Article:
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An excerpt from www.HouseOfNames.com archives copyright 2000 - 2015

Where did the Scottish Farquharson family come from? What is the Scottish Farquharson family crest and coat of arms? When did the Farquharson family first arrive in the United States? Where did the various branches of the family go? What is the Farquharson family history?

The name Farquharson is derived from the Gaelic MacFhearchair, which means 'son of Farquhar'. Farquhar is derived from the Gaelic word Fearchar, which means 'very dear one'. So, the name means 'son of the very dear one'.


Translation has done much to alter the appearance of many Scottish names. It was a haphazard process that lacked a basic system of rules. Spelling variations were a common result of this process. Farquharson has appeared Farquharson, Farqharson, Farquharsen, MacFhearchair (Gaelic), Caraher and many more.

First found in Aberdeenshire (Gaelic: Siorrachd Obar Dheathain), a historic county, and present day Council Area of Aberdeen, located in the Grampian region of northeastern Scotland, where the family has a long and distinguished history dating back to the early Middle Ages. They claim descent from Farquhar Mackintosh who arrived in Braemar in 1382. The Clan was one of the principal members of the Clan Chattan (the Clan of the Cat), a powerful 26 Clan confederation. Accordingly, they rank as a sept of the Clan Chattan. Their alliance with the MacKintoshes was particularly strong and this proved quite advantageous, as the MacKintoshes were the captains of the Clan.


This web page shows only a small excerpt of our Farquharson research. Another 345 words(25 lines of text) covering the years 1350, 1699 and 1782 are included under the topic Early Farquharson History in all our PDF Extended History products.


Another 41 words(3 lines of text) are included under the topic Early Farquharson Notables in all our PDF Extended History products.


Some of the Farquharson family moved to Ireland, but this topic is not covered in this excerpt. Another 57 words(4 lines of text) about their life in Ireland is included in all our PDF Extended History products.


Many Scots left their country to travel to the North American colonies in search of the freedom they could not find at home. Of those who survived the difficult voyage, many found the freedom they so desired. There they could choose their own beliefs and allegiances. Some became United Empire Loyalists and others fought in the American War of Independence. The clan societies and highland games that have sprung up in the last century have allowed many of these disparate Scots to recover their collective national identity. A search of immigration and passenger ship lists revealed many early settlers bearing the Farquharson name:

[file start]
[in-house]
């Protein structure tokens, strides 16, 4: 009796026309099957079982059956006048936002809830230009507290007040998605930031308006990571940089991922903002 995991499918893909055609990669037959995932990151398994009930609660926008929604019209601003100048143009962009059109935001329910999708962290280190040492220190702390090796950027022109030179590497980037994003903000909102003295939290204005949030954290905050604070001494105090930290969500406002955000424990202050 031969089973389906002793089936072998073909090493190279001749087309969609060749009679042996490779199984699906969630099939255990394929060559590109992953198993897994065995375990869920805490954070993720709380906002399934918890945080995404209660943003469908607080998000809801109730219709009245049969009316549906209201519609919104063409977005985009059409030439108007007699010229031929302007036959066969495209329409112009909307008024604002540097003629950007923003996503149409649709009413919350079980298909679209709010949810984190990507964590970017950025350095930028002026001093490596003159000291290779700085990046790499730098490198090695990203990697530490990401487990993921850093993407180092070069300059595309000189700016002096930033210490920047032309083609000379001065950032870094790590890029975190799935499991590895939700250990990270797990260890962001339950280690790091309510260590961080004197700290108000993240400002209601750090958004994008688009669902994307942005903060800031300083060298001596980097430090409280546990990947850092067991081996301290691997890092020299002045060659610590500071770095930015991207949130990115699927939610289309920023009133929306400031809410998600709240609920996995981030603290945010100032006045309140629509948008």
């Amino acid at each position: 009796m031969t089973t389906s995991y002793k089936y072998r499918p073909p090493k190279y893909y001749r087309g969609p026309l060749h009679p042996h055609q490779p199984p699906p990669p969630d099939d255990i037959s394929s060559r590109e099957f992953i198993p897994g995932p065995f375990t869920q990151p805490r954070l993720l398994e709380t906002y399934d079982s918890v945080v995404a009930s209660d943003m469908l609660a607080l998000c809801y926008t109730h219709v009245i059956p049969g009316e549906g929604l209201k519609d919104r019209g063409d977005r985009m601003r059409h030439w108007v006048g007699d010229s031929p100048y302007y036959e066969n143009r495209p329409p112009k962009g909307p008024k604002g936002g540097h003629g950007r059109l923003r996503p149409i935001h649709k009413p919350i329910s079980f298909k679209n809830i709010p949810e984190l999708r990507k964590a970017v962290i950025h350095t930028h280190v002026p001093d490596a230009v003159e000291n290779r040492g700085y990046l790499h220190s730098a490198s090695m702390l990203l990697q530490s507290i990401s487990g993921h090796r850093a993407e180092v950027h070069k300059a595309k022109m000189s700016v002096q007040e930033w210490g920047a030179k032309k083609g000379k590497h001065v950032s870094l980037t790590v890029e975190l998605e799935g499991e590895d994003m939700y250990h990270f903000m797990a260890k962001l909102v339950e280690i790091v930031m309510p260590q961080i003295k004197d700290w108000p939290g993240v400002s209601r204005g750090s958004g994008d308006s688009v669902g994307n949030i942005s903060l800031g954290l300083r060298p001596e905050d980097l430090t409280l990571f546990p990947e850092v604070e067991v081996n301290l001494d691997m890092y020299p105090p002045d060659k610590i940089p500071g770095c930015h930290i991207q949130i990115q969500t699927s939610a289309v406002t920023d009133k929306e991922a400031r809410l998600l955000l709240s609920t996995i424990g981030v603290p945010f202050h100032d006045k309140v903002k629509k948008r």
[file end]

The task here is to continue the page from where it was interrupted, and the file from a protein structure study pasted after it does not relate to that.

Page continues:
Farquharson Settlers in United States in the 18th Century

  • Harry Farquharson came to Virginia in 1716
  • Harry Farquharson, who arrived in Virginia in 1716
  • Robert Farquharson, who arrived in Virginia in 1716
  • Alexander Farquharson, who arrived in New Jersey in 1717
  • Alexander Farquharson, along with John, Donald, Duncan, Peter and William, were among Scots banished to the American Plantations (Barbados) in 1745-7

Farquharson Settlers in United States in the 19th Century

  • Charles Farquharson, aged 32, landed in Maryland in 1812
  • Isobel Farquharson, who landed in Charleston, South Carolina in 1830
  • Isobell Farquharson, who arrived in Charleston, South Carolina in 1830

Farquharson Settlers in Canada in the 18th Century

  • Alexander Farquharson is on record in Halifax Nova Scotia in 1795

Farquharson Settlers in Canada in the 19th Century

  • John Farquharson, who arrived in Canada in 1817

Farquharson Settlers in Australia in the 19th Century

  • Elizabeth Farquharson, Scottish convict from Glasgow, who was transported aboard the "Arab" on December 14, 1835, settling in Van Diemen's Land, Austraila


  • John Farquharson (b. 1872), Scottish inventor of the Farquharson Rifle
  • John Farquharson (1699-1782), Scottish Jesuit
  • Joseph Farquharson DL (1846-1935), Scottish landscape painter
  • Major Francis Edward Henry Farquharson VC (1837-1875), Scottish recipient of the Victoria Cross